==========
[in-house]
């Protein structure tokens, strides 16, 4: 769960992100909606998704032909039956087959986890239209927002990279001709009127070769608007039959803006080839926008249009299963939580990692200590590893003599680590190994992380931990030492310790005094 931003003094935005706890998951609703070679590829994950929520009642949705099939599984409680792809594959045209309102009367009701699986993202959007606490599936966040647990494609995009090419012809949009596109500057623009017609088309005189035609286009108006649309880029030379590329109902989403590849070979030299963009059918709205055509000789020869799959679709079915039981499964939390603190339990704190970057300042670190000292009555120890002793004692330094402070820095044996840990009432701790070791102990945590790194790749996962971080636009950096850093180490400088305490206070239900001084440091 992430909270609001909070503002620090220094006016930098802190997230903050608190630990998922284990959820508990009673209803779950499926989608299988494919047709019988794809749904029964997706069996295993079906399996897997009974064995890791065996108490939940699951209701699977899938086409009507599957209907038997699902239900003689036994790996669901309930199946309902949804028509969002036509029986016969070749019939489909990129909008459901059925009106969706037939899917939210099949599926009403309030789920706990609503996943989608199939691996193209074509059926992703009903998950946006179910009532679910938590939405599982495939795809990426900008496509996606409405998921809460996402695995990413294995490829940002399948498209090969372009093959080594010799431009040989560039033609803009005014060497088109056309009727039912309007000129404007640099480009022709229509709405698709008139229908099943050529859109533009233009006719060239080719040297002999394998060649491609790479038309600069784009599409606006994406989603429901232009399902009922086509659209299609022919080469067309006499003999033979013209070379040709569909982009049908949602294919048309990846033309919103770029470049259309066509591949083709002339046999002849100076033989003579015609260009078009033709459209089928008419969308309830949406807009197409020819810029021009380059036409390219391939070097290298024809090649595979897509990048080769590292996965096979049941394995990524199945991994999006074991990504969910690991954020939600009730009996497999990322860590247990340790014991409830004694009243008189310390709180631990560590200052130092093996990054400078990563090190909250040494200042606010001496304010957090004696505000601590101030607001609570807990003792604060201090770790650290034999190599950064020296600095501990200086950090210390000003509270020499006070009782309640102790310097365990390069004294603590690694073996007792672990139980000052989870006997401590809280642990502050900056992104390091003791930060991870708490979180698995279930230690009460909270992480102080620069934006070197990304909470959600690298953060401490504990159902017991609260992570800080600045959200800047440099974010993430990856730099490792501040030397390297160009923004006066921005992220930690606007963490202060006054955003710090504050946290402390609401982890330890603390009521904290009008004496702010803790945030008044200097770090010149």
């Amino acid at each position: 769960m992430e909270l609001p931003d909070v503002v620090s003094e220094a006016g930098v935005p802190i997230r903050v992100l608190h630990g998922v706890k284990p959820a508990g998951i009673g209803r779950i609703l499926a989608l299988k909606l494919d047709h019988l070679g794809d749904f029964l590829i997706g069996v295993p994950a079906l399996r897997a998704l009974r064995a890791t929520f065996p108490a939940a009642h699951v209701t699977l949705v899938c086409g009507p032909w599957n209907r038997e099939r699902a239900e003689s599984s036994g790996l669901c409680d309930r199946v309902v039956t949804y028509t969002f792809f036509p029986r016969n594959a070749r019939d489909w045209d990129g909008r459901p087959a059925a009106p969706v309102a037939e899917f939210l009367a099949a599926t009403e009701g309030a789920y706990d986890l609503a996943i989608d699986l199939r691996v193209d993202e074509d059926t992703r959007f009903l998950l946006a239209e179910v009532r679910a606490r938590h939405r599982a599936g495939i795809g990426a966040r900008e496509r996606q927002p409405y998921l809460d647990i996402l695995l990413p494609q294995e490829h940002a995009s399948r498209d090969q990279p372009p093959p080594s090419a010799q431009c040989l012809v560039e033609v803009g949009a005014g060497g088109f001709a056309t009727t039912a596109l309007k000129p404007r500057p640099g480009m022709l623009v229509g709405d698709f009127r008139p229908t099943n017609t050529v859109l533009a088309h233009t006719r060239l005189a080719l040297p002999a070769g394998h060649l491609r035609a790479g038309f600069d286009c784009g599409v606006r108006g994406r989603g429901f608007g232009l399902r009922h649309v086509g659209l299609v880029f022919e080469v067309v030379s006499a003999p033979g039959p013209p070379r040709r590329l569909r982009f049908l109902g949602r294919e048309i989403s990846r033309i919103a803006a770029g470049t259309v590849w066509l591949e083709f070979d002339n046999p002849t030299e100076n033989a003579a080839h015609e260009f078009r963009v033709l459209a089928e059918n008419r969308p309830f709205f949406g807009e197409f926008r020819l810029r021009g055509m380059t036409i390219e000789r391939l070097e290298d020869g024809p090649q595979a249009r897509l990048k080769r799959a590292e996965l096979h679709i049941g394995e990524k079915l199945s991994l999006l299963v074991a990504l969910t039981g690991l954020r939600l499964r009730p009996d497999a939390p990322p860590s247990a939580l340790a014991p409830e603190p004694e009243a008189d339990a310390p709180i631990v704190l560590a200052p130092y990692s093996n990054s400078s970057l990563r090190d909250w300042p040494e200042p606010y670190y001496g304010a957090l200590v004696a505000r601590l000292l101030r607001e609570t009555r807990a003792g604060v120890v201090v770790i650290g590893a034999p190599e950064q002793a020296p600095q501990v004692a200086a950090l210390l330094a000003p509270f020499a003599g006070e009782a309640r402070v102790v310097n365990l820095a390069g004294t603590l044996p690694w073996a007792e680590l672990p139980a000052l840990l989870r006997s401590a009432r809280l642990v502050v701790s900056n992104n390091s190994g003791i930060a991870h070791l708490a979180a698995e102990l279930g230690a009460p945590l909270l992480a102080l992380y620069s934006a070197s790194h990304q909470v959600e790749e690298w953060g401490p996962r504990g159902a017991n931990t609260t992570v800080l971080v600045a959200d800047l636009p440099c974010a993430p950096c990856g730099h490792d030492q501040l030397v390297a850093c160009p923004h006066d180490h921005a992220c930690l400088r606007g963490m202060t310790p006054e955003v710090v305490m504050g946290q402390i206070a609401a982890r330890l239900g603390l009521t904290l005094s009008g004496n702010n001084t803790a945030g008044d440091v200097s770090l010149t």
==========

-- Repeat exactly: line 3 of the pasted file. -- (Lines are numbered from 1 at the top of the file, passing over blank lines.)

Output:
């Amino acid at each position: 769960m992430e909270l609001p931003d909070v503002v620090s003094e220094a006016g930098v935005p802190i997230r903050v992100l608190h630990g998922v706890k284990p959820a508990g998951i009673g209803r779950i609703l499926a989608l299988k909606l494919d047709h019988l070679g794809d749904f029964l590829i997706g069996v295993p994950a079906l399996r897997a998704l009974r064995a890791t929520f065996p108490a939940a009642h699951v209701t699977l949705v899938c086409g009507p032909w599957n209907r038997e099939r699902a239900e003689s599984s036994g790996l669901c409680d309930r199946v309902v039956t949804y028509t969002f792809f036509p029986r016969n594959a070749r019939d489909w045209d990129g909008r459901p087959a059925a009106p969706v309102a037939e899917f939210l009367a099949a599926t009403e009701g309030a789920y706990d986890l609503a996943i989608d699986l199939r691996v193209d993202e074509d059926t992703r959007f009903l998950l946006a239209e179910v009532r679910a606490r938590h939405r599982a599936g495939i795809g990426a966040r900008e496509r996606q927002p409405y998921l809460d647990i996402l695995l990413p494609q294995e490829h940002a995009s399948r498209d090969q990279p372009p093959p080594s090419a010799q431009c040989l012809v560039e033609v803009g949009a005014g060497g088109f001709a056309t009727t039912a596109l309007k000129p404007r500057p640099g480009m022709l623009v229509g709405d698709f009127r008139p229908t099943n017609t050529v859109l533009a088309h233009t006719r060239l005189a080719l040297p002999a070769g394998h060649l491609r035609a790479g038309f600069d286009c784009g599409v606006r108006g994406r989603g429901f608007g232009l399902r009922h649309v086509g659209l299609v880029f022919e080469v067309v030379s006499a003999p033979g039959p013209p070379r040709r590329l569909r982009f049908l109902g949602r294919e048309i989403s990846r033309i919103a803006a770029g470049t259309v590849w066509l591949e083709f070979d002339n046999p002849t030299e100076n033989a003579a080839h015609e260009f078009r963009v033709l459209a089928e059918n008419r969308p309830f709205f949406g807009e197409f926008r020819l810029r021009g055509m380059t036409i390219e000789r391939l070097e290298d020869g024809p090649q595979a249009r897509l990048k080769r799959a590292e996965l096979h679709i049941g394995e990524k079915l199945s991994l999006l299963v074991a990504l969910t039981g690991l954020r939600l499964r009730p009996d497999a939390p990322p860590s247990a939580l340790a014991p409830e603190p004694e009243a008189d339990a310390p709180i631990v704190l560590a200052p130092y990692s093996n990054s400078s970057l990563r090190d909250w300042p040494e200042p606010y670190y001496g304010a957090l200590v004696a505000r601590l000292l101030r607001e609570t009555r807990a003792g604060v120890v201090v770790i650290g590893a034999p190599e950064q002793a020296p600095q501990v004692a200086a950090l210390l330094a000003p509270f020499a003599g006070e009782a309640r402070v102790v310097n365990l820095a390069g004294t603590l044996p690694w073996a007792e680590l672990p139980a000052l840990l989870r006997s401590a009432r809280l642990v502050v701790s900056n992104n390091s190994g003791i930060a991870h070791l708490a979180a698995e102990l279930g230690a009460p945590l909270l992480a102080l992380y620069s934006a070197s790194h990304q909470v959600e790749e690298w953060g401490p996962r504990g159902a017991n931990t609260t992570v800080l971080v600045a959200d800047l636009p440099c974010a993430p950096c990856g730099h490792d030492q501040l030397v390297a850093c160009p923004h006066d180490h921005a992220c930690l400088r606007g963490m202060t310790p006054e955003v710090v305490m504050g946290q402390i206070a609401a982890r330890l239900g603390l009521t904290l005094s009008g004496n702010n001084t803790a945030g008044d440091v200097s770090l010149t």